Institute for Development Studies conducts digital storytelling workshops in Shillong; participants gain technological skills while telling stories of poverty, unplanned pregnancies, and poor quality healthcare.
For Many Living in Urban Slums, Family Planning Means Sterilization
The need for family planning education in India became headline news when the deaths of 16 women at a sterilization camp in Bilaspur, India were reported. In November 2014, 83 women received tubectomies at one sterilization camp within six hours. The surgeons used the same equipment in every case – including syringes and gloves.
With an unreliable supply of other, temporary contraceptives, tubectomy (i.e., the surgical removal of fallopian tubes) is the most common form of family planning in much of India. Female sterilization accounted for roughly 85% of family planning expenditures for the 2013-14 budget year, other family planning activities (i.e., transportation, equipment, and staff expenses) accounted for 13% of the budget, and only 1.45% of the budget was spent on spacing methods.
Given a shortage of trained surgeons, sterilization camps are especially popular, as many procedures can be scheduled in one day. Physicians are assessed and incented based on the number of procedures performed rather than patient outcomes or the quality of care provided.
The doctors are not the only ones incented to sterilize. Women living in low-income, urban settings face many challenges when it comes to sexual and reproductive health. In India – as in the rest of the world – unplanned children can lead to financial hardship.
Women are offered a stipend equal to one month’s wages (i.e., about USD $22 for day laborers). This stipend allows them time to heal without bearing an economic burden.
Although women may wish to prevent pregnancy because they cannot afford to support children, without reproductive health education pregnancy can be difficult to avoid.
Positive Change Comes from Digital Sharing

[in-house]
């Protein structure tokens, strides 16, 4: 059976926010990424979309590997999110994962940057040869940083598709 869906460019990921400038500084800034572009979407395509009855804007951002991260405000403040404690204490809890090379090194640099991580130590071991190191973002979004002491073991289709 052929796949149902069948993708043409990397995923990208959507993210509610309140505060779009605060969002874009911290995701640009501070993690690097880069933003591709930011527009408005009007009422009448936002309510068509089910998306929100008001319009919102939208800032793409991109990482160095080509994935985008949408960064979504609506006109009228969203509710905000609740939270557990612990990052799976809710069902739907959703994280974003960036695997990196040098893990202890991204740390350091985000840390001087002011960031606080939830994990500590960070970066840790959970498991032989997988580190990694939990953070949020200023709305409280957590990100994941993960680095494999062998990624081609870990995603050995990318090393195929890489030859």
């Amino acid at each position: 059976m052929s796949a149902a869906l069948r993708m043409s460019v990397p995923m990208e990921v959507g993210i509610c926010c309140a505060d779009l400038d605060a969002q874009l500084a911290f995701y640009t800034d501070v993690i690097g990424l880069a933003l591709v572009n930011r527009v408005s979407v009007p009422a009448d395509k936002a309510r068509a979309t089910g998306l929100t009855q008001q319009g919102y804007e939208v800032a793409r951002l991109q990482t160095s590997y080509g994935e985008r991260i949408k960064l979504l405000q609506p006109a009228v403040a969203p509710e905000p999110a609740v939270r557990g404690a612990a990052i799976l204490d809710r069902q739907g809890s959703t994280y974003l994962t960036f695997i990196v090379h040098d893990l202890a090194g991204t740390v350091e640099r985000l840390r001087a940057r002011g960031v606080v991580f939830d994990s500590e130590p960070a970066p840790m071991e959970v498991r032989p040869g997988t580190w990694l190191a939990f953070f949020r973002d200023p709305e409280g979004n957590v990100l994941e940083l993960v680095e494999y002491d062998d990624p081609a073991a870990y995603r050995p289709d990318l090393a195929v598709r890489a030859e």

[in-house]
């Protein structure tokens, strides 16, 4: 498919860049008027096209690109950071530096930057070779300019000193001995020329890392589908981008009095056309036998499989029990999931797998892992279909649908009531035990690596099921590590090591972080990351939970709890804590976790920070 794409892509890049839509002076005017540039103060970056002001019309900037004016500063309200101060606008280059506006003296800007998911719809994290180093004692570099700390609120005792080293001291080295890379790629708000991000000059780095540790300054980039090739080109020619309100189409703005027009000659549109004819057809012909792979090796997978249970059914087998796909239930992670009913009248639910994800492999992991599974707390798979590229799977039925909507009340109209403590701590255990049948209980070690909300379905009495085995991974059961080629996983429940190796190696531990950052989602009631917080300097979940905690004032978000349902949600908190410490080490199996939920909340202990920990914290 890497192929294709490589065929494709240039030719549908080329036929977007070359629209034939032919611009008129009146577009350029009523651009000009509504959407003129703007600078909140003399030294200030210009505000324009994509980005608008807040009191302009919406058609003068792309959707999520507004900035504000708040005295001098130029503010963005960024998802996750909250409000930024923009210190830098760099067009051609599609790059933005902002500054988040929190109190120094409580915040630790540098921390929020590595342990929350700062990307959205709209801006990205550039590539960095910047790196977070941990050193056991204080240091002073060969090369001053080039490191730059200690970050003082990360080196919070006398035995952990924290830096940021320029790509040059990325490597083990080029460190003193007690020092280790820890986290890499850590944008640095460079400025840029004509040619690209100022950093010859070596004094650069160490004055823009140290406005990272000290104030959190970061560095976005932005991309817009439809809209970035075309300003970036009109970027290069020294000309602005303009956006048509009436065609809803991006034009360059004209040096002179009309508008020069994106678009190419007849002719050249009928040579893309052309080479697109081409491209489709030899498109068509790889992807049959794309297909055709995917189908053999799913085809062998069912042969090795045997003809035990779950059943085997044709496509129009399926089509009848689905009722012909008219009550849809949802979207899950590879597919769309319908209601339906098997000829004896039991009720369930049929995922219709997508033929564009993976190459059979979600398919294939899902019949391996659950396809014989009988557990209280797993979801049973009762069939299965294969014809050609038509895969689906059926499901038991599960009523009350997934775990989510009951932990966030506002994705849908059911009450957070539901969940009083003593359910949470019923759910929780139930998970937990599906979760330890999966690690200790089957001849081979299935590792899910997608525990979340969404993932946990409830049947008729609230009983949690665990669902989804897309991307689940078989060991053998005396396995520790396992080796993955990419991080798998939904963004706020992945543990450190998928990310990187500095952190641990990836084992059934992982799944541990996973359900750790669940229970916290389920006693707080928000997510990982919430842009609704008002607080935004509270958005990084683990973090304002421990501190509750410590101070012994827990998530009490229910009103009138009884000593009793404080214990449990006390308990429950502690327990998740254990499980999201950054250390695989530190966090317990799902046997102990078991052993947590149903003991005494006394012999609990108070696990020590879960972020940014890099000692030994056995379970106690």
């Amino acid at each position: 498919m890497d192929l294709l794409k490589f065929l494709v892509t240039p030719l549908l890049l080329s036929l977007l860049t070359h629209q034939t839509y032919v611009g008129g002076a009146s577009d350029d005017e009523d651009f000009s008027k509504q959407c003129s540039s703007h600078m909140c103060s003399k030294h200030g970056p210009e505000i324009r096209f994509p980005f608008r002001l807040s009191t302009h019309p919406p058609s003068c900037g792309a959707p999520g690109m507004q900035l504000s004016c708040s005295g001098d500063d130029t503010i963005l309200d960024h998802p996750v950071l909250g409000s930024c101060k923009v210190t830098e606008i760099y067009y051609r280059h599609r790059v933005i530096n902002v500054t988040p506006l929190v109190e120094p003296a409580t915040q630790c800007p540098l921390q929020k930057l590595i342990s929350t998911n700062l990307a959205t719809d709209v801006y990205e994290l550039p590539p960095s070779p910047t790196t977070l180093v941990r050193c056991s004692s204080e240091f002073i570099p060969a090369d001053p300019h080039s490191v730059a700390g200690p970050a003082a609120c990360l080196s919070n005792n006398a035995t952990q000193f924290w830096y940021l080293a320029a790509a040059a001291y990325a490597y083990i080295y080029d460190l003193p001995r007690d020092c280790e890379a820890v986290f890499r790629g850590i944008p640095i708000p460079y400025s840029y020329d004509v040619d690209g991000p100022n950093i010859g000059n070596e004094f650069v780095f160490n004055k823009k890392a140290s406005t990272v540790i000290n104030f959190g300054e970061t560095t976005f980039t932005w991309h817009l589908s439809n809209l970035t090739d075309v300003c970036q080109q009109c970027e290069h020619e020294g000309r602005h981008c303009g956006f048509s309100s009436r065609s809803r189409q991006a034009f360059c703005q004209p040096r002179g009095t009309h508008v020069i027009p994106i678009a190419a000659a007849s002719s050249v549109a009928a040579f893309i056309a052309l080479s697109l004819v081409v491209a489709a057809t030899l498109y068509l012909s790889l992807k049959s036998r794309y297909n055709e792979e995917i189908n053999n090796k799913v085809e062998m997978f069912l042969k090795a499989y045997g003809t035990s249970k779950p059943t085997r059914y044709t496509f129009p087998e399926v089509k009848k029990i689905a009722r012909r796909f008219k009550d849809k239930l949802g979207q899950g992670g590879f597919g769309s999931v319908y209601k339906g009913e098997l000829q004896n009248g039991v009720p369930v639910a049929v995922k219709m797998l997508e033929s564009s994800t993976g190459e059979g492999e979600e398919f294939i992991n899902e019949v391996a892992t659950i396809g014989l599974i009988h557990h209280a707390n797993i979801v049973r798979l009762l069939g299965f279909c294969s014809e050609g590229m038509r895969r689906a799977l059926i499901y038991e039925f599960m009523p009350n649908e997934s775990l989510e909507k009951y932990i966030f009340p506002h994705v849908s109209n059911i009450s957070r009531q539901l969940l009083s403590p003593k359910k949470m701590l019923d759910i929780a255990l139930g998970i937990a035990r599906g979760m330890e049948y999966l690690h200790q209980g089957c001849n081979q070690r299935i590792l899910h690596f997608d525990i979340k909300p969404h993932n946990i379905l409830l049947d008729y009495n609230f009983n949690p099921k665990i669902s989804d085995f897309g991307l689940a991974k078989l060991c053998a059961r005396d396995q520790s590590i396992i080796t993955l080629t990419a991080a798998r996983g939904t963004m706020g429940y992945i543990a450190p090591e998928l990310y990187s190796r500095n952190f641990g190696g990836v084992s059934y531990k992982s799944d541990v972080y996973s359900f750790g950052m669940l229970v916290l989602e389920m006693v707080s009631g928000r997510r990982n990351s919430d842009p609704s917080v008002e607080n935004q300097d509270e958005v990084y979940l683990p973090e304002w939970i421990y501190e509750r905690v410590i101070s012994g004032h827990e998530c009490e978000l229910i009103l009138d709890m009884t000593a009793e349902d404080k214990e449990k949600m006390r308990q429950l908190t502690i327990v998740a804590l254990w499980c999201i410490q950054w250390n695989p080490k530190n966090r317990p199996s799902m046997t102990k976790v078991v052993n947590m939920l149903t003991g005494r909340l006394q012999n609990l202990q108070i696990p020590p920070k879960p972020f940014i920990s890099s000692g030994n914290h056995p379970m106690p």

The Institute for Development Studies, an international, non-profit organization based at the University of Sussex, UK, is leading a four-year collaborative research program called Influencing Policies to Support the Empowerment of Women and Girls.
One aspect of the project involves using digital storytelling to influence policy makers.
One of the great things about stories is their power to bring perspective and change no only to audiences, but to the storytellers themselves.
Digital Storytelling for Public Health Advocacy: Stories of Unplanned Pregnancies, Alcohol, and Abuse
Researchers from the Institute of Development Studies held a digital storytelling workshop for women of the slums of Shillong, a city within the state of Meghalaya in northeast India. Although the women had never used tablets or animation software, they produced their own 3-5 minute digital stories using iPads in a four-day workshop.
The personal stories discuss the difficulties these women face in accessing sexual health services, their significant financial hardships, and the poor quality and accessibility of healthcare. Their stories also speak to the effects of alcoholism – their spouses', not their own – and abuse.
One key theme throughout these stories is the taboo of family planning. When the women in the stories refer to family planning, they do not mean discussing how many children they would like to have with their spouse or physician. They don’t mean choosing between condoms, oral pills, or other temporary birth control methods. They mean sterilization.
The women describe their struggles obtaining quality reproductive healthcare. Their main information source about reproductive health appears to be their peers, and they face judgment from their elder family members if they seek advice.
Digital storytelling uses computer-based tools to tell personal stories. It combines voice narratives, video, still-frame imagery and music. Digital storytellers can maintain their anonymity, while telling moving and intimate stories.
In addition to their use for advocacy and policy decision-making, digital stories can build resilience as women own and share their stories. Creators also build technology skills by using tablet computers and software.
Research shows that engaging women in reflection and giving them a platform through which to share their experiences in a non-threatening environment can lead to positive growth and health enhancement.
Source: Harini Calamur (Flickr: CC)
As with many digital public health initiatives, there are significant limitations to this project. Efforts must be taken to maintain the confidentiality of participants. Additionally, follow-up counseling may be needed as mental health issues, or feelings of guilt and helplessness may arise after such intense workshops.